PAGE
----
Tears stream down Rex’s face as he tries to fight the programming from the inhibitor chip in his head. Clone Wars manages to give so many clones, who all look the same and all sound the same, each unique personalities. More so, it makes the audience actually care about each one of them. So when Rex cries in this scene, I felt like crying. Order 66 is a tragic event, and it was quite an emotional montage of Jedi being shot down and younglings being slaughtered in Revenge of the Sith. However, many of those were just characters we did not know anything about. Now, the audience is shown this tragedy through two fully fleshed out characters whose friendship has spanned seven whole seasons. Truly heartbreaking.
Episode 12 - “Victory and Death”
After removing Rex’s inhibitor chip, Ahsoka and Rex fight their way out of a star destroyer rapidly crashing towards the surface of a planet while also dealing with the chaotic Maul.
Maul is a savage. Ahsoka releases him in Episode 11, so he could serve as a distraction while she escapes the clones. She tells him, “Now go cause some chaos. It’s what you’re good at.” And that’s precisely what he does. With no weapons in hand, he creates a path of incredible destruction. He guts clone troopers with only his mind and destroys the entire hyperdrive room leaving everyone on the ship to die as he escapes in a shuttle. This is the ruthlessness and selfishness I expect only from Maul.
Even as all the clones are trying to kill her, Ahsoka still shows the utmost restraint in the way she escapes the situation. It is hard enough to try to escape the crashing star destroyer with an entire legion of clones firing at her, but Ahsoka still tries to subdue the clones instead of killing them. She is even willing to die with the legion, because she will not be the one who kills them. I don’t know if many of the Jedi would behave as she does in this situation. In many ways, Ahsoka has become something far greater than a Jedi.
The final scenes of this are epic. They wrap up the Clone Wars perfectly. There is no dialogue, just an incredibly powerful score. Ahsoka jumps out of a star destroyer as it is crashing towards the planet’s surface, and boards Rex’s shuttle mid-air. She buries the entire 332nd Legion—her most trusted comrades and her closest friends. While Ahsoka wins this battle and stays alive, she has ultimately lost everything, and she drops her lightsaber in sadness and defeat.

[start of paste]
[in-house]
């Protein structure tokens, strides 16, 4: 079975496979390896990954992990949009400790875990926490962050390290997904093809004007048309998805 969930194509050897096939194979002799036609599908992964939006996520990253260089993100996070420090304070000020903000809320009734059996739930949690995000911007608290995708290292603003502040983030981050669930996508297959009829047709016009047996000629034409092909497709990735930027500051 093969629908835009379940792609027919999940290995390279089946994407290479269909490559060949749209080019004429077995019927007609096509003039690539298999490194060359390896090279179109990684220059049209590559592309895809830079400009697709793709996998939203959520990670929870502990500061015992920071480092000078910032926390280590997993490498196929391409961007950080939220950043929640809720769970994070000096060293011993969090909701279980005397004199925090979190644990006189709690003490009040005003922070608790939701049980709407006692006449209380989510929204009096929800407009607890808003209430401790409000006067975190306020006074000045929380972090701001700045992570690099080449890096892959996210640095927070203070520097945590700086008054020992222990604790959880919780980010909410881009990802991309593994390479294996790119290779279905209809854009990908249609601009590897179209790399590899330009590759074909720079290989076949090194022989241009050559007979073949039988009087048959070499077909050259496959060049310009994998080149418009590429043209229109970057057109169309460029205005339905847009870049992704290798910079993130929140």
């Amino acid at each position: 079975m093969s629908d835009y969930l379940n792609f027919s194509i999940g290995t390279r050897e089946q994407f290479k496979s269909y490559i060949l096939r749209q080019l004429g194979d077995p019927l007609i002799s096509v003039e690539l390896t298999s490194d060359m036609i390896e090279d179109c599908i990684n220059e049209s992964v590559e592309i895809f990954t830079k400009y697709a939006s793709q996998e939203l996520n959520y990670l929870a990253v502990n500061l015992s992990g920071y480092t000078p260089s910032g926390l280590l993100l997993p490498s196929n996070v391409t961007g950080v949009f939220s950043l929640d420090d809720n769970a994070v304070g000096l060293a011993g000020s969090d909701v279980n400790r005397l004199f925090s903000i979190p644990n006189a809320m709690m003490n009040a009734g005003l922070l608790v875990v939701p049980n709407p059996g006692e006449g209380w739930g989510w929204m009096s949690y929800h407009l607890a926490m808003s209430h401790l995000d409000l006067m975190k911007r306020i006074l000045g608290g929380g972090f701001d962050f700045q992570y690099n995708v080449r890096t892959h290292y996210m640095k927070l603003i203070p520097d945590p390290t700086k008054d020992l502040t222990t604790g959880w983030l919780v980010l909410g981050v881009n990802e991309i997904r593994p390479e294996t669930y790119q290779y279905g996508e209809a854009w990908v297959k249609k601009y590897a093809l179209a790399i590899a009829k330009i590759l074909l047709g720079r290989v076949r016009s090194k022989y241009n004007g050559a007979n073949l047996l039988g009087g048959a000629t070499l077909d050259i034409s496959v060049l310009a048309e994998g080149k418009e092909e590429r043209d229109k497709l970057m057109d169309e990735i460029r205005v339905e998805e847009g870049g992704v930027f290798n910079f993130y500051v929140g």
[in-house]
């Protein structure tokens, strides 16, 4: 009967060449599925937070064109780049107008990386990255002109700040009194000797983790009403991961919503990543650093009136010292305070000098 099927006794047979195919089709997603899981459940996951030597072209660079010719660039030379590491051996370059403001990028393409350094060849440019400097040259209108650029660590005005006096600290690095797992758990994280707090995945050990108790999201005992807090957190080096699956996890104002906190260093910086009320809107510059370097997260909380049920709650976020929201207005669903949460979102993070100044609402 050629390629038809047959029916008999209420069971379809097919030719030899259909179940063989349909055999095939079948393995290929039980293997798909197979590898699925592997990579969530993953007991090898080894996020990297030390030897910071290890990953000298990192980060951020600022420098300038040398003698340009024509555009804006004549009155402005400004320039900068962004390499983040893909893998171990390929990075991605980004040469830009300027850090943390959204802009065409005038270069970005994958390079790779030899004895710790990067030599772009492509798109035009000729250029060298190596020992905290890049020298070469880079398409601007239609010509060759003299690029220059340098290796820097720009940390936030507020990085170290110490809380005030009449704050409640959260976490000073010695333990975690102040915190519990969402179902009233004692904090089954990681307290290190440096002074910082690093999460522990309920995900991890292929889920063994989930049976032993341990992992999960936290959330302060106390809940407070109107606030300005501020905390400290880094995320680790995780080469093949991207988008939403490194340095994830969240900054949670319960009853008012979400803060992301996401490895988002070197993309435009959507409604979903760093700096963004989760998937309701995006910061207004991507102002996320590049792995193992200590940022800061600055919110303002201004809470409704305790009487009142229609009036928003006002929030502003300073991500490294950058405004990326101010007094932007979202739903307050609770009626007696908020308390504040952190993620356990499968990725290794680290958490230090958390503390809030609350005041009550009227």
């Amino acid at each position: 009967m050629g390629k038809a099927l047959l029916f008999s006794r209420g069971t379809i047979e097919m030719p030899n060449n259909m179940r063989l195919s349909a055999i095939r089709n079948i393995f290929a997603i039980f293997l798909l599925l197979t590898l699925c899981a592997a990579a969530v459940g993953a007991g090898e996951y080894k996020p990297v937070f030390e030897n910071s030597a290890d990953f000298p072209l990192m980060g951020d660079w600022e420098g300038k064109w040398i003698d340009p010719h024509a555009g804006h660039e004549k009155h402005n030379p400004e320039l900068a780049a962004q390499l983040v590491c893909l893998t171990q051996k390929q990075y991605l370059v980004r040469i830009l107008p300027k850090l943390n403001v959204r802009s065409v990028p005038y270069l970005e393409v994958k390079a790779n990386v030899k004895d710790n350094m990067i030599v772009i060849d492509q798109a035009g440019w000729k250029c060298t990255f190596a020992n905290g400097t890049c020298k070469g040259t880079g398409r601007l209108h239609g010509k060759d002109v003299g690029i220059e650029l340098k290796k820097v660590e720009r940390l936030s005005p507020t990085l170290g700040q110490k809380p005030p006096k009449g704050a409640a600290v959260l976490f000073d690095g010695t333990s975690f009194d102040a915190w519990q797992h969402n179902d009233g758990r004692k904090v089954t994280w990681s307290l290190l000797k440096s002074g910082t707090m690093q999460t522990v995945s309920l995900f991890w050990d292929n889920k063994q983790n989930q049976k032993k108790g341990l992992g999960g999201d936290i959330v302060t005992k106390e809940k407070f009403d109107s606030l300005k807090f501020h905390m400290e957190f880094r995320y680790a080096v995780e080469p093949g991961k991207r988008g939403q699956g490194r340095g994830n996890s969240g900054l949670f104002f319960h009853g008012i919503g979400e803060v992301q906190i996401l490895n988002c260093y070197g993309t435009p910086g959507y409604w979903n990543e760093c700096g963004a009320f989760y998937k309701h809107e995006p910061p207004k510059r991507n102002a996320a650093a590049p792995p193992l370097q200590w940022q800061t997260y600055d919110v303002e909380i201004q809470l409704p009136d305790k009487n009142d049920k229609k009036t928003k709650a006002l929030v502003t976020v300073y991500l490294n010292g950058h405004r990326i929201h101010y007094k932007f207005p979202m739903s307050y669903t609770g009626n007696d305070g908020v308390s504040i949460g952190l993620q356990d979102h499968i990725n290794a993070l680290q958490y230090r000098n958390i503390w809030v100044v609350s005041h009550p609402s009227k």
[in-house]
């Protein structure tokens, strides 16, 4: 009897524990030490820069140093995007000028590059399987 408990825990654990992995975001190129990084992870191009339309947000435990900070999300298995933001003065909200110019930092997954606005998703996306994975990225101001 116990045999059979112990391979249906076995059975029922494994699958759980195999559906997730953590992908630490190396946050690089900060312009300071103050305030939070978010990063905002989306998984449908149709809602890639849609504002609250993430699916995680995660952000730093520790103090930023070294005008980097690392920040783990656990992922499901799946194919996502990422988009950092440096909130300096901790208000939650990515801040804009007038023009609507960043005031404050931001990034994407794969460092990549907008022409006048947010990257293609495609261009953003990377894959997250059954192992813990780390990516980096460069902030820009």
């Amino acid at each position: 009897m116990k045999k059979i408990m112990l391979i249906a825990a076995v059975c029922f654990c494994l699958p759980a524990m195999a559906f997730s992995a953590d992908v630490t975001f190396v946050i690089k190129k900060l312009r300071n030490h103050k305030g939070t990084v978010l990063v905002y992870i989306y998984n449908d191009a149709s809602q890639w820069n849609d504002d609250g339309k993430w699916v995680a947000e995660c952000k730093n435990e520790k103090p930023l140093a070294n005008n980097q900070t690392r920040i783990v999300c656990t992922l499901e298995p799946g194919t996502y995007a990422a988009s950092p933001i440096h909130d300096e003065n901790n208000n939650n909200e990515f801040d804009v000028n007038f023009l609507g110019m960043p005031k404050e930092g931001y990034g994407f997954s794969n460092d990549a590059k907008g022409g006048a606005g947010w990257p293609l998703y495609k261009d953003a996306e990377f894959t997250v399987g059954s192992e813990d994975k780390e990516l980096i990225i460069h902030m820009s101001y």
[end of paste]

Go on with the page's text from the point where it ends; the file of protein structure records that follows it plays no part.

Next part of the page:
The robe Ahsoka dons is a direct parallel to her final appearance in the Rebels TV show that takes place many years later.
Quite some times passes, and Vader arrives to see the wreckage of the crashed star destroyer. He ignites his old padawan’s lightsaber and looks at the clone trooper helmet that he had once organized to be painted with Ahsoka’s colors.
At this point, so soon after the aftermath of Revenge of the Sith, Vader is still very much Anakin. In fact, upon watching this final scene several times, I noticed that Vader is much thinner than he is normally portrayed, and his mannerisms perfectly match Anakin’s. The way he walks and the way he gently brushes off the snow off Ahsoka’s lightsaber. It all feels like Anakin and not Vader.
Anakin gifted this lightsaber to Ahsoka. It’s important to note that kyber crystals are alive. They bond with the Jedi and take on a color respective to their wielder. Ahsoka’s lightsabers are originally green and yellow, but once she leaves the Jedi Order, Anakin continues to care for the sabers, and he changes their color to blue. It’s quite likely that Anakin never swapped the original kyber crystals out, but instead, bonded with Ahsoka’s existing kyber crystals to turn them blue. What Vader holds up is a physical representation of Anakin and Ahsoka’s relationship.
As Vader looks up to the vast, empty sky, he realizes he is all alone. His mother murdered. His brother disgusted by who he has become. His wife killed by his own hand. And finally, his sister, the last person in the galaxy who he believed to have an untainted relationship with, dead in a crash caused by him.
The imagery of Vader holding a blue lightsaber in a background of pure white is haunting. Such an image has yet to exist in canon.
And with that, Vader walks away from his old life with the clones and Ahsoka. He effectively leaves Anakin Skywalker behind and truly becomes Darth Vader.
Ahsoka went from being an annoying padawan in season one to a wise grey Jedi (if we can even call her that) in season seven. Nobody liked her in the beginning, and now everyone loves her, and I think that was precisely the point. The character development of Ahsoka Tano is amazing, and it is probably second only to that of Anakin Skywalker’s.
Vader will forever be the greatest villain of all time. And the reason he continues to be the greatest villain even 40+ years later is because we get content like Clone Wars that continues to explain the man behind the mask and the tragedy of Anakin Skywalker.
The final scenes of this finale did so much with zero dialogue, and they mark the end of the Clone Wars. The greatest era in Star Wars history.